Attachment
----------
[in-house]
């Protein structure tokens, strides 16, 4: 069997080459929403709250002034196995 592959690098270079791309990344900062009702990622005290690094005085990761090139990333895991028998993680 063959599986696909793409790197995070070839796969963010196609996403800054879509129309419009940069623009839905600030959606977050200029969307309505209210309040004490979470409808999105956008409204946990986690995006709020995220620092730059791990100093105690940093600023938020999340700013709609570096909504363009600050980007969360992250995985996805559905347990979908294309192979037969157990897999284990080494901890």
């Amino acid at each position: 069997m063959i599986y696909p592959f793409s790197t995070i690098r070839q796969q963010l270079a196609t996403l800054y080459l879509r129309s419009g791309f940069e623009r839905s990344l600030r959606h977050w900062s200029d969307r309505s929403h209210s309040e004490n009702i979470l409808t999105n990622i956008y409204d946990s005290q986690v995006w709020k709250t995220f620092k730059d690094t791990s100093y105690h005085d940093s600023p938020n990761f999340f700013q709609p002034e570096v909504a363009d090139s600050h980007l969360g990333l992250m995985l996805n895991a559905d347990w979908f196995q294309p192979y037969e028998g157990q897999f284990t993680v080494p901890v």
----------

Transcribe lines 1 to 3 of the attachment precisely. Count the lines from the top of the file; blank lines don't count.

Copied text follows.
[in-house]
């Protein structure tokens, strides 16, 4: 069997080459929403709250002034196995 592959690098270079791309990344900062009702990622005290690094005085990761090139990333895991028998993680 063959599986696909793409790197995070070839796969963010196609996403800054879509129309419009940069623009839905600030959606977050200029969307309505209210309040004490979470409808999105956008409204946990986690995006709020995220620092730059791990100093105690940093600023938020999340700013709609570096909504363009600050980007969360992250995985996805559905347990979908294309192979037969157990897999284990080494901890």
């Amino acid at each position: 069997m063959i599986y696909p592959f793409s790197t995070i690098r070839q796969q963010l270079a196609t996403l800054y080459l879509r129309s419009g791309f940069e623009r839905s990344l600030r959606h977050w900062s200029d969307r309505s929403h209210s309040e004490n009702i979470l409808t999105n990622i956008y409204d946990s005290q986690v995006w709020k709250t995220f620092k730059d690094t791990s100093y105690h005085d940093s600023p938020n990761f999340f700013q709609p002034e570096v909504a363009d090139s600050h980007l969360g990333l992250m995985l996805n895991a559905d347990w979908f196995q294309p192979y037969e028998g157990q897999f284990t993680v080494p901890v």